Category Archives: Practice

Empowering Students to Confront Violence

In the aftermath of the shooting of a peer, young people in Evanston, IL came to Sharon Weeks and asked,

“What are we supposed to do?
Who is going to speak for us?”

Evanston IL anti-violence march and rally

When Sharon Weeks signed up for the 2011 Congress on Urban Ministry as a part of SCUPE’s class for seminary students she didn’t know what she was getting herself into.  Come Thursday morning she would be one of the 300 Congress attendees at an anti-violence rally in front of the Illinois state building.

Sharon describes the rally as transformative:

“I was so excited I didn’t know what to do with myself… It was already something that I stood for and believe, in and to see so many other people feeling that same way… I was exhilarated!”

Anti-violence march and rally in Evanston ILA couple days later, when students from Evanston Township High School came to Sharon, she told them of her experience of public witnessing against violence at the Congress and they jumped on the idea.

Within minutes the students were busy creating signs and t-shirts, calling and texting friends, and planning for the march.  For Sharon it was clear that the students saw the march as “a way they could get the community to pitch in and understand that they don’t want to be target”

The march proved to be a great success in gathering the community around youth violence. In a few short days, students had mobilized a large cadre of support.  Along with strong participation from students and community members also in attendance were:  the Mayor of Evanston, the Evanston School District Superintendent, teachers, business owners, police officers, several aldermen, and the President and Dean of Students of Garrett-Evangelical Theological Seminary.

The group plans to continue the work of strategically confronting, addressing, and educating the community on youth violence by organizing forums, workshops, classes for parents, and by including students at area Middle Schools and Alternative Schools in the anti-violence efforts.

Evanston IL students and communty march for peaceSharon Weeks is the sponsor for two of the youth groups that sponsored the march: the Evanston Township High School chapter of the NAACP and the Youth Works Committee for the city of Evanston.

When young people came to her looking for their voice Sharon Weeks told them, “Speak for yourself and tell people how you’re feeling” – and then she gave them the tools to do just that.

For Sharon Weeks, being a part of empowering young people is part of being open in faith to God’s moving. When asked about her role, Sharon simply replies: “God, this is you.”


CAATS Open House

CAATS open house

Wondering what your next step in ministry should be?

Are you seeking to better prepare yourself to serve the African American community?

Come to the CAATS Open House and find out how our programs can help.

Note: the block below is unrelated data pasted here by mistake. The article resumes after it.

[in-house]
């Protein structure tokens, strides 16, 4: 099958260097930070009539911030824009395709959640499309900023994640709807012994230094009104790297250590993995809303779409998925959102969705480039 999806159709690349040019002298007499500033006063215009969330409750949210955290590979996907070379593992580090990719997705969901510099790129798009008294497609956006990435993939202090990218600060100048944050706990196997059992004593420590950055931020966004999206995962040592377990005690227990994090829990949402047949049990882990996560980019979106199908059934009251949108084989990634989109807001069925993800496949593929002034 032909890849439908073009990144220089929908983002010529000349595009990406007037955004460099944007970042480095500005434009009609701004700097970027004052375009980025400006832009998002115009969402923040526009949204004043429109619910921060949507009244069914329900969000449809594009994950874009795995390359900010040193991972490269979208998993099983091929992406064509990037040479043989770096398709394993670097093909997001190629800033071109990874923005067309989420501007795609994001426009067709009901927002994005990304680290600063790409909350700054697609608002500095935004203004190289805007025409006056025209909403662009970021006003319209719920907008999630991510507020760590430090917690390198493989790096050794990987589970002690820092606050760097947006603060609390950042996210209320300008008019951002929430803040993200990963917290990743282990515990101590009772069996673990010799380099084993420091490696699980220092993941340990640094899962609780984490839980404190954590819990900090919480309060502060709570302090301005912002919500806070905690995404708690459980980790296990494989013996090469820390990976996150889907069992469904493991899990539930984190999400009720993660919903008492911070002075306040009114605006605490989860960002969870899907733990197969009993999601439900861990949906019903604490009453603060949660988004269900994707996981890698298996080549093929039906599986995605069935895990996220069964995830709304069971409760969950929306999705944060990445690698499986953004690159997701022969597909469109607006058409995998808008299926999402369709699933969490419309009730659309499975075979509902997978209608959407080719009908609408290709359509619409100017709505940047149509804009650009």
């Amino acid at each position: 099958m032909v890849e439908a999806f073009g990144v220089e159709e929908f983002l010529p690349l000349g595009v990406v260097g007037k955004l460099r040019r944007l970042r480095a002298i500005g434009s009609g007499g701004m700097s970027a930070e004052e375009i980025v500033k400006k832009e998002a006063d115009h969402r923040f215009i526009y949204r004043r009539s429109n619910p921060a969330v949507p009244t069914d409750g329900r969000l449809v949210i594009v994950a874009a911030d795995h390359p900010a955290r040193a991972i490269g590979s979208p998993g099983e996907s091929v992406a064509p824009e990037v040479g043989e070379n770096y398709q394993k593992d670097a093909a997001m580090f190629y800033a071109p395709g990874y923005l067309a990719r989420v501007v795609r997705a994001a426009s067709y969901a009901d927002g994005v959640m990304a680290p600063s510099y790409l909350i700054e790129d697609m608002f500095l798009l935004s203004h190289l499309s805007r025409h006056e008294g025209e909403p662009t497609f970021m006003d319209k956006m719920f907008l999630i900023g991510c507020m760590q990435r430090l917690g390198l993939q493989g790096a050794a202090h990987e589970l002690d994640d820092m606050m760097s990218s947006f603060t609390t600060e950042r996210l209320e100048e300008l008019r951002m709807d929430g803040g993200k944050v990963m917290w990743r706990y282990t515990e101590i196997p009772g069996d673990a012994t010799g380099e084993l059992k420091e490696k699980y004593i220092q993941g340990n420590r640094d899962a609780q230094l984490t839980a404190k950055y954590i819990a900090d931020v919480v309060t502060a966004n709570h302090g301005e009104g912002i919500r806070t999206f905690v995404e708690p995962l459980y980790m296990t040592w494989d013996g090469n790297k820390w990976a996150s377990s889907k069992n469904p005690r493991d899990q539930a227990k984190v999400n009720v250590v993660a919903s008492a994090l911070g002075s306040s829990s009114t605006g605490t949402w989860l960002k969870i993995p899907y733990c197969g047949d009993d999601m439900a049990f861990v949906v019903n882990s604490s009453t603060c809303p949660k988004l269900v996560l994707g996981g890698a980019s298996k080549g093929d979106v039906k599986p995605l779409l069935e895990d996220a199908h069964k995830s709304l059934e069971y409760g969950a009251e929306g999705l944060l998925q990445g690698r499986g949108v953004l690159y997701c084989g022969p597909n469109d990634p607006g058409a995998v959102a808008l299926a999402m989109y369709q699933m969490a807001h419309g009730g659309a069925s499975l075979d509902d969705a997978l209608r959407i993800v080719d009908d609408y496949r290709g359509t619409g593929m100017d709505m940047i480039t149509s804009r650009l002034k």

The Center for African American Theological Studies will sponsor an Open House for pastors and church leaders who are interested in finding out more about the Nurturing the Call certificate in urban ministry and Master of Divinity degree program.

The Open House will be held on Tuesday, Dec. 14 from 5 p.m. to 7 p.m. at the SCUPE office, 200 N. Michigan Ave., Suite 502 in downtown Chicago.

Please RSVP by Monday, Dec. 13 to Dody Finch, dody(at)scupe.com or call 312-726-1200 ext. 233.

CAATS open house flyer


Connecting for Ministry

Cynthia Milsap - Congress on Urban Ministry

In this video, Cynthia Milsap explains how she first came to the Congress on Urban Ministry and how it connected her to leaders, mentors, and partners in ministry.

Cynthia directs Nurturing the Call – SCUPE’s seminary prep program for church leaders exploring their call to ministry.  She has previously served as executive director of The Night Ministry, and is pursuing her doctorate in Education at Northern Illinois University, DeKalb, IL, where her research topic is “Women in Ministerial Leadership.”  Cynthia also serves on the ministerial staff at Second Baptist Church in Evanston, IL.


Faith and Racism in Chicago

Hallett Lecture Father Michael Pfleger and Robert McClory

February may still seem like quite a ways away but, remembering how quickly the holiday season flies by, we want to make sure that this great event got onto everyone’s calendar.  Especially if you are locating in the Chicagoland area, you will not want to miss this reflection upon the role of faith in combating racism.

The 2011 Stanley J. Hallett lecture will look at the life of Father Michael Pfleger through the eyes of award winning journalist Robert McClory and his new book “Radical Disciple”.  The title of the lecture is “Faith and Racism in Chicago: the Fight for Social Justice” and it will take place at Loyola University on February 3, 2011.  Both McClory and Father Pfleger will be present and offer perspectives on how the church community can change the face of the city.